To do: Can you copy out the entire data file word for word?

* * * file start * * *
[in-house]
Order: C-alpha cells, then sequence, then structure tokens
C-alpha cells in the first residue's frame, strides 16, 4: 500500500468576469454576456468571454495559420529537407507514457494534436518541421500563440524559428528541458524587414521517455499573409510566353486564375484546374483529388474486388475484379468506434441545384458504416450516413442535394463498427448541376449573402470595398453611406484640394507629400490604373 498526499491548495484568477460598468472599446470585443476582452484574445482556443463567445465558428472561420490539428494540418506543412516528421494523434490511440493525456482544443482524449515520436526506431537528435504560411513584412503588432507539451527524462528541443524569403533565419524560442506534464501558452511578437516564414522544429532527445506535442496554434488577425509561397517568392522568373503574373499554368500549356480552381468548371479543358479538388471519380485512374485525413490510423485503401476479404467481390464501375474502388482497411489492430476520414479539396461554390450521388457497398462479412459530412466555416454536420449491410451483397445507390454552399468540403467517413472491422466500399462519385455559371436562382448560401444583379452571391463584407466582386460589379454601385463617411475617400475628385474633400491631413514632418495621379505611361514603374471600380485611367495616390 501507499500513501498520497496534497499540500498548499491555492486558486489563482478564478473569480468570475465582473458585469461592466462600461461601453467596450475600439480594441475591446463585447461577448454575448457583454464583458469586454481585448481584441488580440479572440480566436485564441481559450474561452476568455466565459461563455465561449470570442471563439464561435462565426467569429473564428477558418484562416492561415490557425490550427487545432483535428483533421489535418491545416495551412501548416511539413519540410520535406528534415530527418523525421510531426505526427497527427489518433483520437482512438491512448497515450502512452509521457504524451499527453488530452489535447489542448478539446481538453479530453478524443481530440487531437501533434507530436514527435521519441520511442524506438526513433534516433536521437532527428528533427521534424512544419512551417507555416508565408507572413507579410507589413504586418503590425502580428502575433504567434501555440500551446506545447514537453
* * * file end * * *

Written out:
[in-house]
Order: C-alpha cells, then sequence, then structure tokens
C-alpha cells in the first residue's frame, strides 16, 4: 500500500468576469454576456468571454495559420529537407507514457494534436518541421500563440524559428528541458524587414521517455499573409510566353486564375484546374483529388474486388475484379468506434441545384458504416450516413442535394463498427448541376449573402470595398453611406484640394507629400490604373 498526499491548495484568477460598468472599446470585443476582452484574445482556443463567445465558428472561420490539428494540418506543412516528421494523434490511440493525456482544443482524449515520436526506431537528435504560411513584412503588432507539451527524462528541443524569403533565419524560442506534464501558452511578437516564414522544429532527445506535442496554434488577425509561397517568392522568373503574373499554368500549356480552381468548371479543358479538388471519380485512374485525413490510423485503401476479404467481390464501375474502388482497411489492430476520414479539396461554390450521388457497398462479412459530412466555416454536420449491410451483397445507390454552399468540403467517413472491422466500399462519385455559371436562382448560401444583379452571391463584407466582386460589379454601385463617411475617400475628385474633400491631413514632418495621379505611361514603374471600380485611367495616390 501507499500513501498520497496534497499540500498548499491555492486558486489563482478564478473569480468570475465582473458585469461592466462600461461601453467596450475600439480594441475591446463585447461577448454575448457583454464583458469586454481585448481584441488580440479572440480566436485564441481559450474561452476568455466565459461563455465561449470570442471563439464561435462565426467569429473564428477558418484562416492561415490557425490550427487545432483535428483533421489535418491545416495551412501548416511539413519540410520535406528534415530527418523525421510531426505526427497527427489518433483520437482512438491512448497515450502512452509521457504524451499527453488530452489535447489542448478539446481538453479530453478524443481530440487531437501533434507530436514527435521519441520511442524506438526513433534516433536521437532527428528533427521534424512544419512551417507555416508565408507572413507579410507589413504586418503590425502580428502575433504567434501555440500551446506545447514537453